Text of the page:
Latvian: Es Jesus ...

monster123

Senior Member
Hi everyone,
Could you help me determine in what language the following snippet is written:
e.g.
Es Jesus...
... Buhs mu
Pawehli fawee
...Tu eewed
ar Deewa...
Lai flawe
Mirs to...

Originally it was in Gothic, so some mistakes are possible, though I did my best
 
  • ger4

    Senior Member
    German
    It seems to be Latvian. The old orthography is very different from the modern one so it is a bit difficult to read. I think what you read as -f- (which doesn't exist in native Latvian words) is actually -s-, after all both letters look very similar in the old script. Assuming this, most words are actually recognizable. A few words still have the same spelling in modern Latvian.

    Old orthography > modern orthography:
    • es = I
    • Jesus > Jēzus = Jesus
    • buhs > būs = will be (3rd person sg=pl, future tense)
    • mu = (?)
    • pawehli > pavēli = order, command (verb, 2nd person sg = imperative sg)
    • sawee > savie = possessive reflexive pronoun nominative plural masculine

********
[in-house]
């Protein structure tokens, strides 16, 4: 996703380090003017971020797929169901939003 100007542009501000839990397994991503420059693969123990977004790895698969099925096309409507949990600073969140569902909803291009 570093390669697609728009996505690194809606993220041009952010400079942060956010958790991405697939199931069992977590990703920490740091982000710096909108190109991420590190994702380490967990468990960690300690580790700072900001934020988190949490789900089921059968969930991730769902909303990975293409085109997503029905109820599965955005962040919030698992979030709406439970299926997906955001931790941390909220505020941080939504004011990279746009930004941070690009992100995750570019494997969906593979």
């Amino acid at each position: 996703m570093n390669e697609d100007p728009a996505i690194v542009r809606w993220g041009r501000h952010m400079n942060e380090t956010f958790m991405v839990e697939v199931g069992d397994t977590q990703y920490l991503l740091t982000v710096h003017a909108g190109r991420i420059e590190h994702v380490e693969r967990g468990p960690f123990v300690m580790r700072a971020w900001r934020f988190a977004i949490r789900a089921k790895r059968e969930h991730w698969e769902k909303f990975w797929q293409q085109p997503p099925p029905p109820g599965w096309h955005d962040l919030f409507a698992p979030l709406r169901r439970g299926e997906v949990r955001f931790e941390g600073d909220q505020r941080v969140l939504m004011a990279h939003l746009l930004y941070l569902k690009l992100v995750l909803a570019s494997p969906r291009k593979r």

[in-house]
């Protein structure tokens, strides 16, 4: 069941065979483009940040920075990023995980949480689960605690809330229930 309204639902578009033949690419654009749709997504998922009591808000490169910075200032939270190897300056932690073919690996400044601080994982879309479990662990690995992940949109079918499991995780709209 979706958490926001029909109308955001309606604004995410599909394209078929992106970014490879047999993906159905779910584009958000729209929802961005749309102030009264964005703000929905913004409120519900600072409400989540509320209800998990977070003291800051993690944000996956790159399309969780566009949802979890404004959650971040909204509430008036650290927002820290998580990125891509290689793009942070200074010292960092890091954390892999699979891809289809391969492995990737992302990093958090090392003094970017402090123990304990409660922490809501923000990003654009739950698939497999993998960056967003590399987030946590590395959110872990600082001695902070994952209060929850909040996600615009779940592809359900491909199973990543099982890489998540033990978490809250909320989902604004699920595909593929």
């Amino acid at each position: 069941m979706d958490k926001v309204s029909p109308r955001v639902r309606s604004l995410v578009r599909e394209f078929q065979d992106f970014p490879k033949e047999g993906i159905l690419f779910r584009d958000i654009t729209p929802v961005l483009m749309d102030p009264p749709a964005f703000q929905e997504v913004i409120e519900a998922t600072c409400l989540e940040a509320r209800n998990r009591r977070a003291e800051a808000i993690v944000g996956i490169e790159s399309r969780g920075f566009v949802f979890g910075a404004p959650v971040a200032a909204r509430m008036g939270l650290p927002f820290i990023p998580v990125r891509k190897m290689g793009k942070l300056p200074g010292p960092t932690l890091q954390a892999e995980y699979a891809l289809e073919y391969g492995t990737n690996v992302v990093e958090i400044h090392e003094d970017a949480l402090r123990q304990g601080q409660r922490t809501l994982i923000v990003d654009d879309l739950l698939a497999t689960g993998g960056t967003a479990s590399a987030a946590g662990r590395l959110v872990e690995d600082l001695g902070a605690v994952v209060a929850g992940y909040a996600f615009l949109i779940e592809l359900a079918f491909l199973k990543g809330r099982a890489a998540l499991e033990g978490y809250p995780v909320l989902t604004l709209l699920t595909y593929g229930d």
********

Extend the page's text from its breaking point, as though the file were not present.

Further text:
• Tu > Tu = you (2nd person sg; God is addressed in the 2nd person sg in Latvian as in many other languages)
    • eewed > ieved = lead(s) into (3rd person sg=pl present tense = 2nd person sg imperative)
    • ar = with
    • Deewa > Dieva = God's (genitive singular)
    • lai = in order to ('lai' can be translated in many different ways, depending on context)
    • slawe > slavē = praise(s) (verb, 2nd person sg = imperative sg = 3rd person sg)
    • mirs > miris (?) = deceased, dead (past active participle)
    Some verb forms are ambiguous only if you don't know the context.

    These differences between old and modern orthography are typical and quite regular:
    • w > v
    • s (voiced) > z
    • ee > ie
    • ê, e > ē
    • -h as a lengthening sign following a vowel > disappears, instead a makron is used, for instance uh > ū
     
    Last edited:
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